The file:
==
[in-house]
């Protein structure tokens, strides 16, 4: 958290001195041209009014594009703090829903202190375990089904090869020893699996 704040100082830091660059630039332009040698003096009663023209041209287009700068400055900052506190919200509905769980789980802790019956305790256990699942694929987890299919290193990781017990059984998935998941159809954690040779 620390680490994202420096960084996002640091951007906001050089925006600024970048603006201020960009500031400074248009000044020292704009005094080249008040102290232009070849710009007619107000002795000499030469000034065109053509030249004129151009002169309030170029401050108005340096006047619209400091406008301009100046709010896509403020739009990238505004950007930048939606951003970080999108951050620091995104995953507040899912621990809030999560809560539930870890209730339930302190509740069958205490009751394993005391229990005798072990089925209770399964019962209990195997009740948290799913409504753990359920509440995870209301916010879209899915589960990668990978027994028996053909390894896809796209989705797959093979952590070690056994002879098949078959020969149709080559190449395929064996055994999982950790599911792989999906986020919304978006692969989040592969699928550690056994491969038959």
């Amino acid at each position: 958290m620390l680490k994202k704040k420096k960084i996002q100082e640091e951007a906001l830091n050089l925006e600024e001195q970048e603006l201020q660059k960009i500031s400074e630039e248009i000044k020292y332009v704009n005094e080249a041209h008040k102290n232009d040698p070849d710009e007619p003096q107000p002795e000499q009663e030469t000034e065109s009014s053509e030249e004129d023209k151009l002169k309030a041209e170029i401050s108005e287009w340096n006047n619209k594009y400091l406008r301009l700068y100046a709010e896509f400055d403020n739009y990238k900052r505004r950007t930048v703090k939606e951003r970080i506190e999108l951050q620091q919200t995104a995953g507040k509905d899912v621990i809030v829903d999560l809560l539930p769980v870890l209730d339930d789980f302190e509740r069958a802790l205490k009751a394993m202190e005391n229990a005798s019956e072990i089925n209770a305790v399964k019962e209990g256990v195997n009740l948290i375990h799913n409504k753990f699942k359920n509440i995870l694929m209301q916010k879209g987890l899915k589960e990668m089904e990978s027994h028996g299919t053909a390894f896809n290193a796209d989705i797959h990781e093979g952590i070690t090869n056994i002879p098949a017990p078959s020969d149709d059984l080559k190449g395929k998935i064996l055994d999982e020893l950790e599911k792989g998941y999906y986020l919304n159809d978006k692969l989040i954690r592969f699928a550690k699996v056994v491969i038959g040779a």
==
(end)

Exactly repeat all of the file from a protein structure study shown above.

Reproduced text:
[in-house]
């Protein structure tokens, strides 16, 4: 958290001195041209009014594009703090829903202190375990089904090869020893699996 704040100082830091660059630039332009040698003096009663023209041209287009700068400055900052506190919200509905769980789980802790019956305790256990699942694929987890299919290193990781017990059984998935998941159809954690040779 620390680490994202420096960084996002640091951007906001050089925006600024970048603006201020960009500031400074248009000044020292704009005094080249008040102290232009070849710009007619107000002795000499030469000034065109053509030249004129151009002169309030170029401050108005340096006047619209400091406008301009100046709010896509403020739009990238505004950007930048939606951003970080999108951050620091995104995953507040899912621990809030999560809560539930870890209730339930302190509740069958205490009751394993005391229990005798072990089925209770399964019962209990195997009740948290799913409504753990359920509440995870209301916010879209899915589960990668990978027994028996053909390894896809796209989705797959093979952590070690056994002879098949078959020969149709080559190449395929064996055994999982950790599911792989999906986020919304978006692969989040592969699928550690056994491969038959």
């Amino acid at each position: 958290m620390l680490k994202k704040k420096k960084i996002q100082e640091e951007a906001l830091n050089l925006e600024e001195q970048e603006l201020q660059k960009i500031s400074e630039e248009i000044k020292y332009v704009n005094e080249a041209h008040k102290n232009d040698p070849d710009e007619p003096q107000p002795e000499q009663e030469t000034e065109s009014s053509e030249e004129d023209k151009l002169k309030a041209e170029i401050s108005e287009w340096n006047n619209k594009y400091l406008r301009l700068y100046a709010e896509f400055d403020n739009y990238k900052r505004r950007t930048v703090k939606e951003r970080i506190e999108l951050q620091q919200t995104a995953g507040k509905d899912v621990i809030v829903d999560l809560l539930p769980v870890l209730d339930d789980f302190e509740r069958a802790l205490k009751a394993m202190e005391n229990a005798s019956e072990i089925n209770a305790v399964k019962e209990g256990v195997n009740l948290i375990h799913n409504k753990f699942k359920n509440i995870l694929m209301q916010k879209g987890l899915k589960e990668m089904e990978s027994h028996g299919t053909a390894f896809n290193a796209d989705i797959h990781e093979g952590i070690t090869n056994i002879p098949a017990p078959s020969d149709d059984l080559k190449g395929k998935i064996l055994d999982e020893l950790e599911k792989g998941y999906y986020l919304n159809d978006k692969l989040i954690r592969f699928a550690k699996v056994v491969i038959g040779a």